The Avia BH-33 was a biplane fighter aircraft built in Czechoslovakia in 1927. It was based on the BH-21J that demonstrated promising results by marrying the original BH-21 airframe with a licence-built Bristol Jupiter radial engine. Other than the peculiar Avia hallmark of having an upper wing with a shorter span than the lower, it was utterly conventional; even featuring a tail fin for the first time in a Pavel Beneš and Miroslav Hajn design (previous aircraft had a rudder but no fin).
Initial tests of the first prototype were disappointing, displaying performance only marginally better than the BH-21, even when fitted with a more powerful version of the Jupiter. Two further prototypes followed, both designated BH-33-1, each with an increasingly powerful Jupiter variant - one a Jupiter VI, the other a Jupiter VII. The performance of the latter example was finally good enough for the Czechoslovakian defence ministry to order a small production run of only five aircraft.
Three examples were sold to Belgium, where there were plans to build the type under licence, but this did not eventuate. Licence production was undertaken, however, in Poland, where a single example was sold along with a licence to build 50 aircraft. These were designated PWS-A and put into service with the Polish Air Force in 1930.
Development continued with an almost total redesign of the fuselage, replacing the wooden, slab-sided structure with one of oval cross-section built up from welded steel tubes. Designated BH-33E, this was at last a world-class fighter for its time. Nevertheless, the response from the Czechoslovakian military was lukewarm (although two were bought for the national aerobatics team), and Avia again looked abroad for customers, this time selling 20 aircraft to Kingdom of Yugoslavia, along with a licence to produce another 24. Two or three examples were also bought by Russia for evaluation.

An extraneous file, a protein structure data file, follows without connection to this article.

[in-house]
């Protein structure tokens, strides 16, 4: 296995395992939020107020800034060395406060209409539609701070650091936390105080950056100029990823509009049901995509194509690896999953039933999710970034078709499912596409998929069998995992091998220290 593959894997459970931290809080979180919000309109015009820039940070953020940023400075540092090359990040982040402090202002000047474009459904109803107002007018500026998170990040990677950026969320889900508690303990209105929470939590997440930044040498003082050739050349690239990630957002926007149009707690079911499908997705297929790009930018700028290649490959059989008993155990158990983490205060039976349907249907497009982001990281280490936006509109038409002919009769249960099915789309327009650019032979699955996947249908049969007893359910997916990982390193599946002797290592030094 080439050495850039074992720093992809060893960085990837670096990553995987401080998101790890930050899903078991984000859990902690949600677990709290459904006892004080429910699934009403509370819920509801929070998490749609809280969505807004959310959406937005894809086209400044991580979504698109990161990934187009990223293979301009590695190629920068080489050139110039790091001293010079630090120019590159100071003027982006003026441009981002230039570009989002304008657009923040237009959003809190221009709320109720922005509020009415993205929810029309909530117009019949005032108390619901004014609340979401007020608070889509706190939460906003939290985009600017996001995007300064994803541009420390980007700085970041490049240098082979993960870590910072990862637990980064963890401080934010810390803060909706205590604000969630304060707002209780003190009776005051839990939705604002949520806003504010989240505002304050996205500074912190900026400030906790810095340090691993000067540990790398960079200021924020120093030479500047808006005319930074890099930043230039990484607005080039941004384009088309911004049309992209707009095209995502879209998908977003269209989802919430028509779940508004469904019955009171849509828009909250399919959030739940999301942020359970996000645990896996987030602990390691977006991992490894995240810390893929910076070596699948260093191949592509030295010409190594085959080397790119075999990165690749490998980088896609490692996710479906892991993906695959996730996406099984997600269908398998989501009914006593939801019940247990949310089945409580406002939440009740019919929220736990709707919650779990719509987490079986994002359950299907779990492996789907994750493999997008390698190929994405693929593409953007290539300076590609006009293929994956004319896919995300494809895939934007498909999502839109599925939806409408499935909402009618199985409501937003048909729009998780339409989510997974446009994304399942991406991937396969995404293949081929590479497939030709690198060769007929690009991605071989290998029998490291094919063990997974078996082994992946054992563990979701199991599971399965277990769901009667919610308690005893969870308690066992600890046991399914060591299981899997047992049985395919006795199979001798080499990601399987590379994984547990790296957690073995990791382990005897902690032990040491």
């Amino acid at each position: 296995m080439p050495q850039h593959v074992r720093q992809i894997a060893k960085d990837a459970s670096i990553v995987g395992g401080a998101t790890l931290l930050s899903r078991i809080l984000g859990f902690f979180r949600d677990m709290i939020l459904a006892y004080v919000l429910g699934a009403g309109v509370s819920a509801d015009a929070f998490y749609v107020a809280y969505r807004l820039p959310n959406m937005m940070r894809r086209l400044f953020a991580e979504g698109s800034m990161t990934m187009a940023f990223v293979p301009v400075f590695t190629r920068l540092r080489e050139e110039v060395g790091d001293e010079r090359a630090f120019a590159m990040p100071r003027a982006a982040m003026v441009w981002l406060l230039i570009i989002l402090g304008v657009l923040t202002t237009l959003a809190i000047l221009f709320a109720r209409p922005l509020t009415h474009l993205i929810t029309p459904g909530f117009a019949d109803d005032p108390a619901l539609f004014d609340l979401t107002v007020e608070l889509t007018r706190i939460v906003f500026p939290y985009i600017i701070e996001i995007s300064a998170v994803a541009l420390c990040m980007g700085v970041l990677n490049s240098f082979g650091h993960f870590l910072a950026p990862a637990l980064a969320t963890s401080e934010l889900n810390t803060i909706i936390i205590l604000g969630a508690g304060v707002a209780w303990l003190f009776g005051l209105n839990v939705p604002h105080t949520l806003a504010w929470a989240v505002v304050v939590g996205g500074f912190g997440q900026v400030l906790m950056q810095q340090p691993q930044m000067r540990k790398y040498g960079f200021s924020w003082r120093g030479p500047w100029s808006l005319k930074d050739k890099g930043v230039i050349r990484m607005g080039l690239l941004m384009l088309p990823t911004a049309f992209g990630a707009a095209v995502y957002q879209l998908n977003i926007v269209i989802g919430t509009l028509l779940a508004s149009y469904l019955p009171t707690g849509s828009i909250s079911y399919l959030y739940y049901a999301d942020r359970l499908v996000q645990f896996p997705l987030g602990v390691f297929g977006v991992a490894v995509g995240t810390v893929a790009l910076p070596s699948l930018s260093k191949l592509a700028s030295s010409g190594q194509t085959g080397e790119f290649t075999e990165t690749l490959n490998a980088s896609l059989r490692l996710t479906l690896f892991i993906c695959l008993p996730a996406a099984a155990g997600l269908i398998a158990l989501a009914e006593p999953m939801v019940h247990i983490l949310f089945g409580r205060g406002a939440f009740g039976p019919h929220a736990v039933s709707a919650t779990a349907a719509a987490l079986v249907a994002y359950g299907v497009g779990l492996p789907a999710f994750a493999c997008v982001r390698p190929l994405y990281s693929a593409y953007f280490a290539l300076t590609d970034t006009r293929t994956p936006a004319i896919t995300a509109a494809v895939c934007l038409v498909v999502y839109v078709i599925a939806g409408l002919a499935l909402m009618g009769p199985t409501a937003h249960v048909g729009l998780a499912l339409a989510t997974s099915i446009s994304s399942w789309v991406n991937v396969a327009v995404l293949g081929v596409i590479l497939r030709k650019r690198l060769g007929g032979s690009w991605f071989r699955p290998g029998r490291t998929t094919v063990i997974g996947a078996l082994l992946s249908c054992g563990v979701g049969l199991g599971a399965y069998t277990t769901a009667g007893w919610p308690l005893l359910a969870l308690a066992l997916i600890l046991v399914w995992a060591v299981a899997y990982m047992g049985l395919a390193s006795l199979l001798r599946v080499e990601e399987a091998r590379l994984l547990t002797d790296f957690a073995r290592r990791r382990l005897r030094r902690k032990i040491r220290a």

In late 1929, a further development was flown as the BH-33L, featuring longer-span wings, and a Škoda L W-block engine. This version finally brought the company the domestic sales that it had been hoping for, with 80 aircraft ordered by the Czechoslovak Air Force. These became standard equipment with some air regiments up to the outbreak of World War II.
A single, final variant with a BMW-built Pratt & Whitney Hornet engine was built as the BH-33H (later redesignation BH-133) in 1930, but this did not lead to production.
Czechoslovakian BH-33s never saw combat, and Poland's examples had long been replaced in service by the time of the German invasion. Two Yugoslavian machines did, however see combat against Luftwaffe Messerschmitt Bf 109s, but were both destroyed and their pilots killed.
Two prototypes powered by Jupiter VI (second) and Jupiter VII (third) engines plus 5 serial built aircraft with Jupiter VII engine.
Yugoslav Version powered by IAM K9 engine, 22 built.
Version with longer span wings and powered by Škoda L engine, 80 built.
Version powered by Pratt & Whitney Hornet engine, one built.
Polish license-built variant of the BH-33 with minor modifications, 50 built between 1929 and 1932.
Belgian Air Force received three BH-33-1 aircraft.
Air Force of the Independent State of Croatia
Czechoslovakian Air Force
Czechoslovakian National Security Guard
Hellenic Air Force acquired 5 Yugoslav-produced BH-33s, during the 1935 coup, when Greece was a republic.
Polish Air Force received one BH-33 and 50 PWS-A license-built variant.
Slovak Air Force (1939-1945)
Soviet Air Force bought two or three BH-33Es for tests.
Spanish Republican Air Force
Yugoslav Royal Air Force
Crew: 1, pilot
Length: 7.22 m
Wingspan: 8.90 m
Height: 3.13 m
Wing area: 25.5 m2
Empty weight: 1,117 kg
Gross weight: 1,560 kg
Powerplant: 1 × Škoda L, 430 kW / 580 hp
Maximum speed: 298 km/h
Range: 280 km
Service ceiling: 8,000 m
Rate of climb: 9.9 m/s
Armament: 2 × fixed, forward-firing 7.7 mm Vickers machine guns